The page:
J.B. Spins

Jazz, film, and improvised culture.

Friday, March 31, 2017

God Knows Where I Am: A Death in New Hampshire

New Hampshire’s state motto is still “live free or die,” but the steady population influx from Massachusetts has made it a very different place. Ironically, the “live free or die” ethos apparently still persists in terms of patients’ rights and legal competency. In the case of Linda Bishop, a state judge essentially released her from all treatment constraints over the objections of her family and mental health caregivers, putting her in a position to make good on their motto. Starting with the discovery of her body, Jedd & Todd Wider work backwards, chronicling Bishop’s final days in God Knows Where I Am (trailer here), which opens today in New York.

We learn from Bishop’s friends and family she was once a loving mother and the general life of any party, but her struggles with schizophrenia took a toll on her personal relationships. As is often the case, she periodically went off her medication, based on seemingly reasonable concerns. Unfortunately, she was suffering from full-fledged paranoid delusions by the time she started squatting in an empty farmhouse.

The Wider’s base their film on the diary Bishop kept during her time living secretly in the farmhouse (living off apples and snow melt from the back yard), which the police investigators also relied on to determine a cause of death. The excerpts narrated by Lori Singer deliberately escalate in their delusional disconnect from reality, but they also paint a picture of a woman who still embraced life.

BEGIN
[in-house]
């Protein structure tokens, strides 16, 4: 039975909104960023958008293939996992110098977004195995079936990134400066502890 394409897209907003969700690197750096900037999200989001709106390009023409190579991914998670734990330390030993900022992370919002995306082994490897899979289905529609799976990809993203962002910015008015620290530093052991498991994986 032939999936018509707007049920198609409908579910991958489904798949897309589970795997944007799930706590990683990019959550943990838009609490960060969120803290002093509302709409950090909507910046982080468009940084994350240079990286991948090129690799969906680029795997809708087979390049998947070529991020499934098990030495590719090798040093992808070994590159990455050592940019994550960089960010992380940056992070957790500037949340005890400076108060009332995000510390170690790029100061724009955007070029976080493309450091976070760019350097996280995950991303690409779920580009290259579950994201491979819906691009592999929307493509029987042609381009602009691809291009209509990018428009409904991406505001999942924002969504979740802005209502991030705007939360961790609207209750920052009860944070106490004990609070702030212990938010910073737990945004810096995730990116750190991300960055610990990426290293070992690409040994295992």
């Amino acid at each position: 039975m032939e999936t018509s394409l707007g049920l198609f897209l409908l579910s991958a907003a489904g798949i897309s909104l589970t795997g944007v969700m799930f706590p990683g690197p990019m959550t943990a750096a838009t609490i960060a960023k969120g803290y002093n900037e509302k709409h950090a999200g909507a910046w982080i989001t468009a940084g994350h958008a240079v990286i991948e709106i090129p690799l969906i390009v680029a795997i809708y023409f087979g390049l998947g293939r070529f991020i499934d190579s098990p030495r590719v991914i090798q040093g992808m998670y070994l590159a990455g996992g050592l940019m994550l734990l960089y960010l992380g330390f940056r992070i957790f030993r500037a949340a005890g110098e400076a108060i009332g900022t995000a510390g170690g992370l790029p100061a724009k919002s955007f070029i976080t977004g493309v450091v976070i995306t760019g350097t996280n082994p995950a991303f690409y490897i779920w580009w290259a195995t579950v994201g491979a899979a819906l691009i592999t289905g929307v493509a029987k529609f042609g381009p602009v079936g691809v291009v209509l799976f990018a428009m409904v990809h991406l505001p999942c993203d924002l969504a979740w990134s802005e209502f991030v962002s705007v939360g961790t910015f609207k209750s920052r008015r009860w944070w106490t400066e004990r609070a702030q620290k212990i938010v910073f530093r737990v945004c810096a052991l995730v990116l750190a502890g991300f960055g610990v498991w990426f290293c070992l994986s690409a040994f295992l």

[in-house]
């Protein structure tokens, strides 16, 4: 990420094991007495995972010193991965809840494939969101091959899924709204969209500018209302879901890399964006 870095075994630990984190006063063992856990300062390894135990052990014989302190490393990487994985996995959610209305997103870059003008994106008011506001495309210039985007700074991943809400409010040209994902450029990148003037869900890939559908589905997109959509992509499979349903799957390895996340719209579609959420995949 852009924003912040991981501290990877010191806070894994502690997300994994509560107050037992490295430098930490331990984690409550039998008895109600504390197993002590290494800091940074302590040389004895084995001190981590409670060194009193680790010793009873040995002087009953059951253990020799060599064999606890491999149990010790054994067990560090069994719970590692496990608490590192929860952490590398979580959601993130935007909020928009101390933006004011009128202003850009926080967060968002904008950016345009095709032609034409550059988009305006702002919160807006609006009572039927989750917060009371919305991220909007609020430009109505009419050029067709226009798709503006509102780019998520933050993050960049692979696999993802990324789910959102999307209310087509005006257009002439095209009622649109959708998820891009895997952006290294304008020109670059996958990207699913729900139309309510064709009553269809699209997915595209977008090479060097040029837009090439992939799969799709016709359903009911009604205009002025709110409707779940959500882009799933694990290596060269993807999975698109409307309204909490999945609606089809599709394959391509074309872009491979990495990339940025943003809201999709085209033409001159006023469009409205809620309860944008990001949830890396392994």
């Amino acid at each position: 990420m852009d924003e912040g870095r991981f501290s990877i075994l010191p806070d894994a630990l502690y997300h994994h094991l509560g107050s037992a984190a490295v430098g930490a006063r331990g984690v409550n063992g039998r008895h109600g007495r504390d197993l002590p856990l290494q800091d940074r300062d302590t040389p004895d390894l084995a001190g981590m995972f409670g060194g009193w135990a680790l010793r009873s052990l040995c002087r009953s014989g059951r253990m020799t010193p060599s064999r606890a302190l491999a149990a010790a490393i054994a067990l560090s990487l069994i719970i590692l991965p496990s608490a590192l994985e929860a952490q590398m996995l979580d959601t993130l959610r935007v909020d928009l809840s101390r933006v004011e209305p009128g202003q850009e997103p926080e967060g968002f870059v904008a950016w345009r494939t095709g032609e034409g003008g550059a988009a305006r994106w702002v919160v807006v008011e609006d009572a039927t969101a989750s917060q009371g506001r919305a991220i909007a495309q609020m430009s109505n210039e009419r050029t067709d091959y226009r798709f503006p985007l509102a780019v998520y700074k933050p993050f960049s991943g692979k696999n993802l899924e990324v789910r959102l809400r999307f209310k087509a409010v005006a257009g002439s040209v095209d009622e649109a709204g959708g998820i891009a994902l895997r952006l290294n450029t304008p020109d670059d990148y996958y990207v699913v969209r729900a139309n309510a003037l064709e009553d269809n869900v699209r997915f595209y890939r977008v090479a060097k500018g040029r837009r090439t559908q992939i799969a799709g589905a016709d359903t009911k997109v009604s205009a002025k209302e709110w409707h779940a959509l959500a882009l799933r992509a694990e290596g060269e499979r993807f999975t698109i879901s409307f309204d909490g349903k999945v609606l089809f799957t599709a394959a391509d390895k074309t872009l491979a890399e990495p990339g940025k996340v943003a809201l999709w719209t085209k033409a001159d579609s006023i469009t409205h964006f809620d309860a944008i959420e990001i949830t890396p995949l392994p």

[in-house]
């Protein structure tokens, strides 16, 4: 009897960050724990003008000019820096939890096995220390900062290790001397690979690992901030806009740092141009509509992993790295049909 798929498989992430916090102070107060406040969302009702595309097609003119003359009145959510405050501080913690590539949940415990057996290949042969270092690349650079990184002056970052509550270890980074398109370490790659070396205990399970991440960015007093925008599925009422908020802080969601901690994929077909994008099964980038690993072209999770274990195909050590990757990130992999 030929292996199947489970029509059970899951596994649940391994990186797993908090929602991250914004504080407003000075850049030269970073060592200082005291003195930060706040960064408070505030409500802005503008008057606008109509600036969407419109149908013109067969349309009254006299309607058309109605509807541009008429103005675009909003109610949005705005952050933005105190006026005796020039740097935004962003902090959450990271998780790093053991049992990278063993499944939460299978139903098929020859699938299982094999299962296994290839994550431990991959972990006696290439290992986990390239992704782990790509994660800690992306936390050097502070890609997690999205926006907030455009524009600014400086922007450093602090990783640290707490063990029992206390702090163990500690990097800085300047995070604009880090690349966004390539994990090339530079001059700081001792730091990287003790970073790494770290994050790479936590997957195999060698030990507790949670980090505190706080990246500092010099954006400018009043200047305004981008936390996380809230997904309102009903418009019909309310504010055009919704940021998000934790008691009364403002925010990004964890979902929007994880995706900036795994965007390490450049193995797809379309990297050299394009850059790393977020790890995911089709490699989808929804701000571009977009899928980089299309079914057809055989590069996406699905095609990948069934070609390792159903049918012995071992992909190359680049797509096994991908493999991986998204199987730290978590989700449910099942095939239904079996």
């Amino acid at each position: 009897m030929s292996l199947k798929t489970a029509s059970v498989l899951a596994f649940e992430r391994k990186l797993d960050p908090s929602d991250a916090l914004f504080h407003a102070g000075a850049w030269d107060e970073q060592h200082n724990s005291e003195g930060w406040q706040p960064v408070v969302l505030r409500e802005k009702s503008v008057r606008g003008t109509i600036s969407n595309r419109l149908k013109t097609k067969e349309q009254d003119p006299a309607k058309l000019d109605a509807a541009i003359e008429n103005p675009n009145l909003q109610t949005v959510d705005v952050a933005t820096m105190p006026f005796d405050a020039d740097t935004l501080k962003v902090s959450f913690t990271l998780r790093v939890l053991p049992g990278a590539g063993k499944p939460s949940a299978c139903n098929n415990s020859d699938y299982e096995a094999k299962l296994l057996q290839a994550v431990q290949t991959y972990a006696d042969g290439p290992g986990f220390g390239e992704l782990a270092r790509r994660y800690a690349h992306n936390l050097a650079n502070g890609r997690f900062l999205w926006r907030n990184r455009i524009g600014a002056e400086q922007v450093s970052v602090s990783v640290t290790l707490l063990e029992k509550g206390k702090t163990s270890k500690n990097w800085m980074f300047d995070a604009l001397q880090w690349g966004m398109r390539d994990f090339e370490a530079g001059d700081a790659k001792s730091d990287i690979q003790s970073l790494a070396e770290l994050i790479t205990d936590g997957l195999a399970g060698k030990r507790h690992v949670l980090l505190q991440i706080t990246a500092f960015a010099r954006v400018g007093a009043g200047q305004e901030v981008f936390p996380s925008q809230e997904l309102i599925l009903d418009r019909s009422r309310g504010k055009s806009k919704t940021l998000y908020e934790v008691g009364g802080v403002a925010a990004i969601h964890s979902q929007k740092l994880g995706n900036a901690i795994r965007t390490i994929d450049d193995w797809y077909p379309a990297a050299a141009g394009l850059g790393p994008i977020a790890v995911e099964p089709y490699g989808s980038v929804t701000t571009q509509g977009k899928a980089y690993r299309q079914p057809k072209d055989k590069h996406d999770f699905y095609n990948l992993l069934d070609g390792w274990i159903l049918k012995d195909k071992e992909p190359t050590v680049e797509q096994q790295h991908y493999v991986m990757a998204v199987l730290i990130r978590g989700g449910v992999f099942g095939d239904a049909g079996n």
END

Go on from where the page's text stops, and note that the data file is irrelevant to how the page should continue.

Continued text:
In terms of tone, GKWIA fits into the spectrum somewhere between Carol Morley’s Dreams of a Life (the docudrama about Joyce Vincent, the woman discovered in her London studio apartment three years after her solitary death) and Peter Liechti’s The Sound of Insects (an experimental meditation on an unknown body found naturally mummified in the woods). Together, these three films would make a hardcore depressing triple feature.

GKWIA should definitely inspire greater empathy for those wrestling with mental illness. Frankly, it also might challenge some preconceptions about cops. Not that we should be surprised, but it is rather striking how sensitive and empathetic the responding officers are when discussing Bishop and her diary.

In general, GKWIA is a quiet contemplation of human frailty and mortality, but it also holds obvious policy implications. Fittingly, Dr. E. Fuller Torrey offers some medical perspective, but his commentary is scrupulously circumspect, even though he would be fully justified in saying “I damn well told you something like this could happen.”


At times, GKWIA is almost too pretty, resembling a series of Ozu pillow shots, but the Wider Brothers clearly convey the wrenching grief of Bishop’s survivors. They deserved better treatment from the system, just as much as Bishop did, if not more so. Recommended for thoughtful viewers who are not prone to clinical depression or spiritual malaise, God Knows Where I Am opens today (3/31) in New York, at the Lincoln Plaza Cinema.

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